ABA Releases Model Rule Addressing Jurisdiction of Attorney Regulation Authorities

On March 1, the ABA Standing Committee on Ethics and Professional Responsibility issued an opinion addressing “Choice of Law” and ABA Model Rule 8.5. The opinion first examines the presumptive jurisdiction attorney regulation authorities have over licensed attorneys and then the opinion analyzes five different scenarios under the rule. 

“Rule 8.5(b)(2) provides a safe harbor for a lawyer’s ‘predominant effect’ determination: ‘A lawyer shall not be subject to discipline if the lawyer’s conduct conforms to the rules of a jurisdiction in which the lawyer reasonably believes the predominant effect of the lawyer’s conduct will occur,’” the opinion says. But the opinion notes the safe harbor provision isn’t without limits. 

“The lawyer’s belief about the jurisdiction of the predominant effect of the lawyer’s conduct must be a reasonable belief.” The opinion explains reasonable belief “denotes that the lawyer believes the matter in question and that the circumstances are such that the belief is reasonable.”

The opinion goes over different scenarios in which a predominant effect can be ascertained and how to tell what the factors are to determine it in each situation. Scenarios cover fee agreements, law firm ownership, reporting professional misconduct, confidentiality duties and screening for lateral-hire lawyers. 

“Model Rule 8.5 provides guidance for determining which jurisdiction’s rules of professional conduct apply to a lawyer’s conduct,” the opinion states. “When a lawyer’s conduct is in connection with a matter pending before a tribunal, the lawyer must comply with the ethics rules of the jurisdiction in which the tribunal sits, unless otherwise provided.”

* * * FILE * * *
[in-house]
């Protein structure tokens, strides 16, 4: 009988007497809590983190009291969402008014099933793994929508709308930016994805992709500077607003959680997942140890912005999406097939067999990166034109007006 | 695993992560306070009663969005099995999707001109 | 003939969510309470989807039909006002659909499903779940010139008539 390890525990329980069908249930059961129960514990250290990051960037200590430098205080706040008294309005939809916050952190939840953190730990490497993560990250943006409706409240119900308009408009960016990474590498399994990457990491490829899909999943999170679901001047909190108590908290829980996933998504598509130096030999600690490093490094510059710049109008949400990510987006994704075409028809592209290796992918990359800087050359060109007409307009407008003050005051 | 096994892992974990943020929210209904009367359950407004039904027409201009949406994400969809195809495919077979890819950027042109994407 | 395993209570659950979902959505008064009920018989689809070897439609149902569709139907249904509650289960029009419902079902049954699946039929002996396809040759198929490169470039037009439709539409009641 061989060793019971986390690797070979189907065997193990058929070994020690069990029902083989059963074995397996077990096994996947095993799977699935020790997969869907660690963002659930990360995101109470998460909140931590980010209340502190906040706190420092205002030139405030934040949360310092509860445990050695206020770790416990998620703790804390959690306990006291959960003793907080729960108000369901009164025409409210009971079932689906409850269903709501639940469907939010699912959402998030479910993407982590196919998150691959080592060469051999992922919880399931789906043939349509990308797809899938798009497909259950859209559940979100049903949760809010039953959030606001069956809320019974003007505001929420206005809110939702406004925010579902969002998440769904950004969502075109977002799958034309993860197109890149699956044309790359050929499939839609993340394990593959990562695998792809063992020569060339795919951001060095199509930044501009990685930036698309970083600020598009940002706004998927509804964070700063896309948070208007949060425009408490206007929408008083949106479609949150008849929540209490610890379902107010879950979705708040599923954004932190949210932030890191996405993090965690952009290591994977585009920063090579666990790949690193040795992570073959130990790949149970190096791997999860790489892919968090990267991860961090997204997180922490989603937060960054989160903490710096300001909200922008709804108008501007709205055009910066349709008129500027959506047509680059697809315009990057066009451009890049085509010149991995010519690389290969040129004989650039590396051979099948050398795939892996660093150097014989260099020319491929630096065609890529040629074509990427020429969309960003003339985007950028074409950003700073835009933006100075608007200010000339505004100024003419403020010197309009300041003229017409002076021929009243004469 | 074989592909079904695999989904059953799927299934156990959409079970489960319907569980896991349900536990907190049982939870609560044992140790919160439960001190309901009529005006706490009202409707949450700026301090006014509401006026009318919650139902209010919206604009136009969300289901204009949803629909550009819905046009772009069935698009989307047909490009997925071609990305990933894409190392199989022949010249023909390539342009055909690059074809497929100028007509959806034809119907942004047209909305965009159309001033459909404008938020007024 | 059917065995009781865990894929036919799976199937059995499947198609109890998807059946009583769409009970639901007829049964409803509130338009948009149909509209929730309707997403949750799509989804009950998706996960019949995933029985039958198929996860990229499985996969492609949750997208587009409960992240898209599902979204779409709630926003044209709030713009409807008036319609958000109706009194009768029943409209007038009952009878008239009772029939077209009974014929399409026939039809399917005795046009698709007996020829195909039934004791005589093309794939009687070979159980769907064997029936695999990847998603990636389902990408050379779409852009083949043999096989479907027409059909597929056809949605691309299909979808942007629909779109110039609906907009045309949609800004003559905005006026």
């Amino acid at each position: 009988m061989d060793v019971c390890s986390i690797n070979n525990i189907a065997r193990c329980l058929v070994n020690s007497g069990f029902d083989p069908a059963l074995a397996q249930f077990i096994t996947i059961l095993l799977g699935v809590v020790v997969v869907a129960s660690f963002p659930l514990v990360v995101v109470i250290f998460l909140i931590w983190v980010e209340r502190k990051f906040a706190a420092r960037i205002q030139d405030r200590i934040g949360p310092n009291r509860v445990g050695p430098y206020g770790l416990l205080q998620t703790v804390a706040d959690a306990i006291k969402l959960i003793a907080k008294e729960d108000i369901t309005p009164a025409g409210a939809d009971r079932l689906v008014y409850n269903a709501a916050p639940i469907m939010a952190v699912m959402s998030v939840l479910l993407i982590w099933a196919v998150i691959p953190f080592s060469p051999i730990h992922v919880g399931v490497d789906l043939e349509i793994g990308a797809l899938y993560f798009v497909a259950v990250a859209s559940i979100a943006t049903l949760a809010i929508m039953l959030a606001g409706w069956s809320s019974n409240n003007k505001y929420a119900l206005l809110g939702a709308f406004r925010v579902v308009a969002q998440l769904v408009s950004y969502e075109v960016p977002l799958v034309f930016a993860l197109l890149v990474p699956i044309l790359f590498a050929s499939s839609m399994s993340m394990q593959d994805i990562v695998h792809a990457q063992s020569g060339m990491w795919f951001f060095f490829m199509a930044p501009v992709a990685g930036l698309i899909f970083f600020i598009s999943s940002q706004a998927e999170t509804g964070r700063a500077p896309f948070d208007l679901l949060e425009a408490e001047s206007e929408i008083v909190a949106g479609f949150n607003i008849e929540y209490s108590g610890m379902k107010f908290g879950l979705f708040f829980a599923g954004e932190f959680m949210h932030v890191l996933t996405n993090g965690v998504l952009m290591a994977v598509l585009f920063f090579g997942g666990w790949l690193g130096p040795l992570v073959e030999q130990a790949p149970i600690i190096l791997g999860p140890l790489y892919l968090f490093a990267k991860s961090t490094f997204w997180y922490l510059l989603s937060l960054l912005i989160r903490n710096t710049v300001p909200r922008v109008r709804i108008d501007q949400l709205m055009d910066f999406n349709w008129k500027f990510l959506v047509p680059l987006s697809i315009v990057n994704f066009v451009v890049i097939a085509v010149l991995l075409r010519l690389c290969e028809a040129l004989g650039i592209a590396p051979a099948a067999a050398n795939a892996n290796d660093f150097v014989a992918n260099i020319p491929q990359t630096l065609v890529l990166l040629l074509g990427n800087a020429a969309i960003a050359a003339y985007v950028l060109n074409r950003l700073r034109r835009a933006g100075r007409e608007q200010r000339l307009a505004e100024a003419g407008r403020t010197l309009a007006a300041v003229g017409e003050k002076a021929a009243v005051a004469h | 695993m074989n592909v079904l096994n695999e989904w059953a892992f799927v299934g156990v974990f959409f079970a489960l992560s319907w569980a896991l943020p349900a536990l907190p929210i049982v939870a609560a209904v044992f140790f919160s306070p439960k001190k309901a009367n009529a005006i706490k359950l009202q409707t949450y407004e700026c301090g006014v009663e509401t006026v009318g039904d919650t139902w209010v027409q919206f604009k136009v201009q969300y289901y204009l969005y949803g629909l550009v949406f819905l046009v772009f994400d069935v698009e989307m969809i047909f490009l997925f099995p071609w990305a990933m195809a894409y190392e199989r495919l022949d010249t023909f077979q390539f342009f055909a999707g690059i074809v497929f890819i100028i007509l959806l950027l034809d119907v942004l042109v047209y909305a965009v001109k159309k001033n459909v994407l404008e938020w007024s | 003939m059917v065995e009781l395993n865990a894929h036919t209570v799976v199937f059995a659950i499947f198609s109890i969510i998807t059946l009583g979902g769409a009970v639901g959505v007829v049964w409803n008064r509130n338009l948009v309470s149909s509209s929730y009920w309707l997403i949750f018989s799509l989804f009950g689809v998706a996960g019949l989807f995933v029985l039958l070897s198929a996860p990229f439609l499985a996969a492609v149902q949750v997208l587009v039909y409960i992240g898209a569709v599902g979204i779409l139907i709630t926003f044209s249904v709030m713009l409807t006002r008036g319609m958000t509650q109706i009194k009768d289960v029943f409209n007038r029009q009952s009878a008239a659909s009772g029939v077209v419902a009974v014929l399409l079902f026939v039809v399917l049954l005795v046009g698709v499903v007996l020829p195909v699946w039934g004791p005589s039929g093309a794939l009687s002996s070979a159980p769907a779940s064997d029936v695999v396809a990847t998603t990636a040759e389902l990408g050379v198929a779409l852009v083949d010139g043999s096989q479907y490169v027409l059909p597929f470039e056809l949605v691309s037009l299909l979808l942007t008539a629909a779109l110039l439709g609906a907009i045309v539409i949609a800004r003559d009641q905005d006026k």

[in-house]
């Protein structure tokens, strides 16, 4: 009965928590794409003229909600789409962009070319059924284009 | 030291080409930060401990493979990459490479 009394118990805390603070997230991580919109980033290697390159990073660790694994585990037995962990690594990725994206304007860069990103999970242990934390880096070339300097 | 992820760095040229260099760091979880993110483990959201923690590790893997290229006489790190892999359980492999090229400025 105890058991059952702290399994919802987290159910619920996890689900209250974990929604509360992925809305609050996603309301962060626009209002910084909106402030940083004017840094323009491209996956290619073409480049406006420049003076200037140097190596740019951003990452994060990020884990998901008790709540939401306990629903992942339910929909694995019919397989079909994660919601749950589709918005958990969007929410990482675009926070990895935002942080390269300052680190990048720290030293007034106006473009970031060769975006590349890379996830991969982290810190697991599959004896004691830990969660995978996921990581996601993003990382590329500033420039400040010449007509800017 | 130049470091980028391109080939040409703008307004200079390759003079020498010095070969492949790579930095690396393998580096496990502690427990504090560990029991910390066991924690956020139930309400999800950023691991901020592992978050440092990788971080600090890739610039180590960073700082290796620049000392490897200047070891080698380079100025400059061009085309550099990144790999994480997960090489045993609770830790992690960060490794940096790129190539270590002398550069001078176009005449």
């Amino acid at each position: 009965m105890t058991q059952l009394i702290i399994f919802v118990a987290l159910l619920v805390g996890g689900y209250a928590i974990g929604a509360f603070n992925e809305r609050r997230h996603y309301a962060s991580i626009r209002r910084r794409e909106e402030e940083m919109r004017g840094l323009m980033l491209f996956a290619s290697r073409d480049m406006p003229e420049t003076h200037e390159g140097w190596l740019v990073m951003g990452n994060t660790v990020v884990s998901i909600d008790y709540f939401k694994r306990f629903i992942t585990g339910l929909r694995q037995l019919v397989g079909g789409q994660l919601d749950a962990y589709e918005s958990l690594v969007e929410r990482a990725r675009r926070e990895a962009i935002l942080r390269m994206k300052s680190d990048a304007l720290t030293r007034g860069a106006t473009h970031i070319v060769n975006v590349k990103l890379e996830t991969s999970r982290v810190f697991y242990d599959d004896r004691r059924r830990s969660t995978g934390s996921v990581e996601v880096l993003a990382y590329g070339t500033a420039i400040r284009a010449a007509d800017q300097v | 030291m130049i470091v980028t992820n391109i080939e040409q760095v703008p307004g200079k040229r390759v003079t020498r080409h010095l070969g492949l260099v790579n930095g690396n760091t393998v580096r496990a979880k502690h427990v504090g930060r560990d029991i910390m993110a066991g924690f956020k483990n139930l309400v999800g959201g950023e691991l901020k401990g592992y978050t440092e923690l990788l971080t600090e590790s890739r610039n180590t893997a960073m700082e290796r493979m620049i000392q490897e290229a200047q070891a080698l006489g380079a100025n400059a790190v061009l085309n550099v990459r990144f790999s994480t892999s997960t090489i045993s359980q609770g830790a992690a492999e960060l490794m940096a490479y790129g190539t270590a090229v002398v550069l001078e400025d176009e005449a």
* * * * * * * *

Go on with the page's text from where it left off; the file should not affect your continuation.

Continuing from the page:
The opinion notes that for all other conduct, “including conduct in anticipation of litigation not yet filed and conduct not involving litigation, a lawyer must comply with the ethics rules of the jurisdiction where the lawyer’s conduct occurs or, if different, where the predominant effect of the lawyer’s conduct occurs.” 

The opinion explains factors to assess where the “predominant effect” occurs can “include the client’s location, where a transaction occurs, which jurisdiction’s substantive law applies to the transaction, the location of the lawyer’s principal office, where the lawyer is admitted, the location of the opposing party, and the jurisdiction with the greatest interest in the lawyer’s conduct.”

According to the opinion, a lawyer won’t be subject to discipline if their conduct is in line with the rules of a jurisdiction the lawyer “reasonably believes the predominant effect of [their] conduct will occur.” 

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